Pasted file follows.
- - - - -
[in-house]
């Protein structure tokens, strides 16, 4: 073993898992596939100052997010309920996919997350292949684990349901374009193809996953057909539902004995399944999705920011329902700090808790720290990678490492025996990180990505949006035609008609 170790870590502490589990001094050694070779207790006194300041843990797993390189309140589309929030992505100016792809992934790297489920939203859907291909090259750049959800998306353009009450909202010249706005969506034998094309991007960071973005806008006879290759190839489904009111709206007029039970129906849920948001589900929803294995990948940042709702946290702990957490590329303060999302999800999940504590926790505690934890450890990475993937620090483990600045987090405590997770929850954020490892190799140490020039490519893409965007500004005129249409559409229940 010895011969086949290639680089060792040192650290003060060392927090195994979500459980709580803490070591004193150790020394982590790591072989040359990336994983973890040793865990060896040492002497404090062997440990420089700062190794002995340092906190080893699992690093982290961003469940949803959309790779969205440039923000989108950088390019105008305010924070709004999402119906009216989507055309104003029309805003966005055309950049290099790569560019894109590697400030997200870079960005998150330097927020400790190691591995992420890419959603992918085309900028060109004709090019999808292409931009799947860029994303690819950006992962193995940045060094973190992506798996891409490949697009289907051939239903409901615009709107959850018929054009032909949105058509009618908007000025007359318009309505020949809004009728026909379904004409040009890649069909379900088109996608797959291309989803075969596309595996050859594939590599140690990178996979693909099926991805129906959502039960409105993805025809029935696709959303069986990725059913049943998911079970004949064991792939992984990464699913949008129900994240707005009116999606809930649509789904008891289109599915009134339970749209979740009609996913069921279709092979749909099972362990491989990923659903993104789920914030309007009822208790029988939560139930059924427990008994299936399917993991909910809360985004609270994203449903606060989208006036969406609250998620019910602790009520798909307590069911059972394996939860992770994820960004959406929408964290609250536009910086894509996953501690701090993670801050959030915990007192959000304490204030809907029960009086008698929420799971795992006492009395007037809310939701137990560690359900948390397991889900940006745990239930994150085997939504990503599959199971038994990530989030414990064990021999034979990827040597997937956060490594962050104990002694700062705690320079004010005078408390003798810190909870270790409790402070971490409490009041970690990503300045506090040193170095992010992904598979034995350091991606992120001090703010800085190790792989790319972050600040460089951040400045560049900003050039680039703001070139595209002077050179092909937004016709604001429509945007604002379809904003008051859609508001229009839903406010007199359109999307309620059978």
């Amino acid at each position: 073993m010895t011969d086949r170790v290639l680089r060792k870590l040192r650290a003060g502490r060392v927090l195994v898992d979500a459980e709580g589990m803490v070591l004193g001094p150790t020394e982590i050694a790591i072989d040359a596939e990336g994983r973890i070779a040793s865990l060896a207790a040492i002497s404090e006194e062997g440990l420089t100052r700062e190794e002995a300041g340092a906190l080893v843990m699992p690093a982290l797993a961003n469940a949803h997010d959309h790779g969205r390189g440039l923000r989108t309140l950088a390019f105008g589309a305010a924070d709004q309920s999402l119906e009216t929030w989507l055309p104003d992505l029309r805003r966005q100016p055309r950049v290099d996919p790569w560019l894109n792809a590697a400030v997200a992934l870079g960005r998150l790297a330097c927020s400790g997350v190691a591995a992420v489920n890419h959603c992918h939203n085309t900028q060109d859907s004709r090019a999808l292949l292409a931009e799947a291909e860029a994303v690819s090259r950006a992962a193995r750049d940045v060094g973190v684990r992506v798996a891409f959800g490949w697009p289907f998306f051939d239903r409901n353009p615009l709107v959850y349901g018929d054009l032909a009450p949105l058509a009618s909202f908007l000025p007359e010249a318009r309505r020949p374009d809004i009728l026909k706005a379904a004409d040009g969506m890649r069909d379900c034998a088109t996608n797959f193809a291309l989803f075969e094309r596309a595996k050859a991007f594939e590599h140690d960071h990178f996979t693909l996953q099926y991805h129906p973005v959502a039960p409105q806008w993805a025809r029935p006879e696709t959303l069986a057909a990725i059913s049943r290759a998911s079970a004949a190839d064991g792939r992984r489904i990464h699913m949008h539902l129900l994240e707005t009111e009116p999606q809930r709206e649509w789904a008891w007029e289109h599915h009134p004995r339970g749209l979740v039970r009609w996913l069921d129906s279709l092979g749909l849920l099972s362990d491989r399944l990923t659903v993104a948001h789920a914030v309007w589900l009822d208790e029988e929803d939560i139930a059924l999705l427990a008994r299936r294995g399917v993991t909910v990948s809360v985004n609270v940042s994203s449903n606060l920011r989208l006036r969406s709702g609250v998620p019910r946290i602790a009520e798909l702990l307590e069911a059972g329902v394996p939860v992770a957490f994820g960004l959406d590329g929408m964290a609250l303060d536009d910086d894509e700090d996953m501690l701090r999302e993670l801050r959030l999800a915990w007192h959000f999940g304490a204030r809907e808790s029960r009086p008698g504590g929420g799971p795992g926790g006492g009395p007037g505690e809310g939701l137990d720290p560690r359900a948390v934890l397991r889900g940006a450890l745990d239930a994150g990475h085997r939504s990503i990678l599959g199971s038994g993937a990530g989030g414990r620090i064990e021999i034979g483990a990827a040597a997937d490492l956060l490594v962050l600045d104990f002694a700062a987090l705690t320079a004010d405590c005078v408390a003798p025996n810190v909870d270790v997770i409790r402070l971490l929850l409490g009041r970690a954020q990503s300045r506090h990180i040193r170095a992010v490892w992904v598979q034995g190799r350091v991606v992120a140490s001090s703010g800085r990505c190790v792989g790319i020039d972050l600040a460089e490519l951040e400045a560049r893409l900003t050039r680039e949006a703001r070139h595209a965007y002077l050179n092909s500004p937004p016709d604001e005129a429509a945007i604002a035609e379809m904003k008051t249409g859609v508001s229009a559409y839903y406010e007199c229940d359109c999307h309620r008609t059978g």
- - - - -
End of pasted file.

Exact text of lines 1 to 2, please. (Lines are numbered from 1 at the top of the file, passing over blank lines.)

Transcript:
[in-house]
């Protein structure tokens, strides 16, 4: 073993898992596939100052997010309920996919997350292949684990349901374009193809996953057909539902004995399944999705920011329902700090808790720290990678490492025996990180990505949006035609008609 170790870590502490589990001094050694070779207790006194300041843990797993390189309140589309929030992505100016792809992934790297489920939203859907291909090259750049959800998306353009009450909202010249706005969506034998094309991007960071973005806008006879290759190839489904009111709206007029039970129906849920948001589900929803294995990948940042709702946290702990957490590329303060999302999800999940504590926790505690934890450890990475993937620090483990600045987090405590997770929850954020490892190799140490020039490519893409965007500004005129249409559409229940 010895011969086949290639680089060792040192650290003060060392927090195994979500459980709580803490070591004193150790020394982590790591072989040359990336994983973890040793865990060896040492002497404090062997440990420089700062190794002995340092906190080893699992690093982290961003469940949803959309790779969205440039923000989108950088390019105008305010924070709004999402119906009216989507055309104003029309805003966005055309950049290099790569560019894109590697400030997200870079960005998150330097927020400790190691591995992420890419959603992918085309900028060109004709090019999808292409931009799947860029994303690819950006992962193995940045060094973190992506798996891409490949697009289907051939239903409901615009709107959850018929054009032909949105058509009618908007000025007359318009309505020949809004009728026909379904004409040009890649069909379900088109996608797959291309989803075969596309595996050859594939590599140690990178996979693909099926991805129906959502039960409105993805025809029935696709959303069986990725059913049943998911079970004949064991792939992984990464699913949008129900994240707005009116999606809930649509789904008891289109599915009134339970749209979740009609996913069921279709092979749909099972362990491989990923659903993104789920914030309007009822208790029988939560139930059924427990008994299936399917993991909910809360985004609270994203449903606060989208006036969406609250998620019910602790009520798909307590069911059972394996939860992770994820960004959406929408964290609250536009910086894509996953501690701090993670801050959030915990007192959000304490204030809907029960009086008698929420799971795992006492009395007037809310939701137990560690359900948390397991889900940006745990239930994150085997939504990503599959199971038994990530989030414990064990021999034979990827040597997937956060490594962050104990002694700062705690320079004010005078408390003798810190909870270790409790402070971490409490009041970690990503300045506090040193170095992010992904598979034995350091991606992120001090703010800085190790792989790319972050600040460089951040400045560049900003050039680039703001070139595209002077050179092909937004016709604001429509945007604002379809904003008051859609508001229009839903406010007199359109999307309620059978």